C--: Lovely talking to you, I'll give you back to your mother now.
Mother: What the hell do you mean you're signed up as an organ donor?

This might not have been the best way to broach the subject. Thankfully we got it straightened out in the end, and while my mother is one of the people who really doesn't want to think about the whole topic, she respects my decision.

So anyway, however the topic is brought to light, I'd urge anyone who hasn't signed up as a donor already to think about it deeply, and if you decide that you wish to sign up, get around to it now - and then tell your next of kin in a suitable manner.
elettaria: (Chocolate teapot)
I'm just back from London, and will write about my adventures properly later, though it may be friends-locked. Meanwhile, here are photos of the finished holy tea towel challah cloth and the mug I made for D.

Pictures! And explanations )
elettaria: (Chocolate teapot)
I'm just back from London, and will write about my adventures properly later, though it may be friends-locked. Meanwhile, here are photos of the finished holy tea towel challah cloth and the mug I made for D.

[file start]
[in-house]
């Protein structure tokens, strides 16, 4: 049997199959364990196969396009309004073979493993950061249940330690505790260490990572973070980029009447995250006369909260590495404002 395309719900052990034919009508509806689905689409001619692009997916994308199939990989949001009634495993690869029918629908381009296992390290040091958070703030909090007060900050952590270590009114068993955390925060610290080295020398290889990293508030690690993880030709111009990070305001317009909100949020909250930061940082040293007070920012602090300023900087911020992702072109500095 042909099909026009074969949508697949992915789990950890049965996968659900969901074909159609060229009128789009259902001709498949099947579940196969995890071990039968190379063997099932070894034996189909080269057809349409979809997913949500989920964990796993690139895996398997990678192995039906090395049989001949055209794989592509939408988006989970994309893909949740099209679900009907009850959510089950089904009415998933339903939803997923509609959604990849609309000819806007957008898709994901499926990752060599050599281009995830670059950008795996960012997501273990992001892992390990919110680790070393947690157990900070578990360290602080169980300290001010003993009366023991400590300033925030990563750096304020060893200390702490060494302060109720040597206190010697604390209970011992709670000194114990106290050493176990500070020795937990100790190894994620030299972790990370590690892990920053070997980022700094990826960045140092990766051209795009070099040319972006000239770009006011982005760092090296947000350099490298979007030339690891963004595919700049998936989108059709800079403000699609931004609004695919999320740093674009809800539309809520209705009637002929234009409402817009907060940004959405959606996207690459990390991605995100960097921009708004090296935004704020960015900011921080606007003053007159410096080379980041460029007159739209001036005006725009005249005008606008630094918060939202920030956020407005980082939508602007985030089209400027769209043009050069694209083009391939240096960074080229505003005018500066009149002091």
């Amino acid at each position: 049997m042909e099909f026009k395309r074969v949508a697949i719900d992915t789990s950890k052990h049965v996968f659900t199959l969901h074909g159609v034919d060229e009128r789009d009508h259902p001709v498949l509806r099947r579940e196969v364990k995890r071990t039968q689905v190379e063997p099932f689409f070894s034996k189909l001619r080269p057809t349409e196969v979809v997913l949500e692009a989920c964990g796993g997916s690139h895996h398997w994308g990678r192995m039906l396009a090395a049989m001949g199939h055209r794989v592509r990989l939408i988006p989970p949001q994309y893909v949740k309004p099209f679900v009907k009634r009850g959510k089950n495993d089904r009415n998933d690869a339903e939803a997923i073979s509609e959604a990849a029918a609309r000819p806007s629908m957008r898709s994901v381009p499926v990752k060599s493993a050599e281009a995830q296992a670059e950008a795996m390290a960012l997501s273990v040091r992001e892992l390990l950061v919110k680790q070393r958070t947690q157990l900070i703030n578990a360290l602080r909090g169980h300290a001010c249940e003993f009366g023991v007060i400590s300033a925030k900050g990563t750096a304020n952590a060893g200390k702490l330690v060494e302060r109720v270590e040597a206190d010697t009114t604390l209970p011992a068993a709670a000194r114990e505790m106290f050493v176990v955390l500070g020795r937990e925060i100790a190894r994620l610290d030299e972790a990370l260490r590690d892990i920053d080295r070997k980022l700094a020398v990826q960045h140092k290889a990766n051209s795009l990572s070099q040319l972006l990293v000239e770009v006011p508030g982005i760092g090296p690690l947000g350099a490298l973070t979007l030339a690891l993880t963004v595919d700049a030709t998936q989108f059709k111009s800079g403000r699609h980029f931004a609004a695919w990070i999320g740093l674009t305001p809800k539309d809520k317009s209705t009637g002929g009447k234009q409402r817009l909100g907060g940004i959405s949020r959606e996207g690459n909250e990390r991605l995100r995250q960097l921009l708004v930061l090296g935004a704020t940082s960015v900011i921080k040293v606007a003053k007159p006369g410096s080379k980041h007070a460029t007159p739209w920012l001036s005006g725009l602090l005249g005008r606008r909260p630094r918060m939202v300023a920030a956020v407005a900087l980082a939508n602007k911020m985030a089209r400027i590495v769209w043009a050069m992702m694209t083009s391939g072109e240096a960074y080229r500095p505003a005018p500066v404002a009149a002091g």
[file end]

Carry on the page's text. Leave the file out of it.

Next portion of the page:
Pictures! And explanations )
elettaria: (Vespucci)
My best friend's kid sister (who's three years older than my boyfriend, but I'll ignore that, I've known her since she was three and I'm allowed to call her that) is getting married in October. I'm thinking of making them a challah cloth for the wedding, does it strike you as a good present for a young couple? I'm not sure of her level of observance, but I spoke to her mother last night who says that they do Friday night and seemed to think it would be a good present. I'm still fairly new at sewing and embroidery, although I made my own tallit last year and will hopefully be embroidering a Torah mantle once we sort it out with the shul council.

Any ideas for designs, and what size would people recommend? I have to confess that I don't do challah myself, being vegan, and anyway my family has always gone for a single challah whereas I think they use two. At the moment I'm gazing at a challah cloth my grandmother made which is 18" by 21" and trying not to think that I'm turning into my grandmother. Current design idea is a pomegranate tree. Read more... )

Would anyone be interested in joined an interfaith community for crafts and such related to religion and spirituality, by the way? I know people who make rosaries and people who make tzitzit, for instance.

cross-posted to my journal, [livejournal.com profile] faith_feminists and [livejournal.com profile] jewishwomen
elettaria: (Vespucci)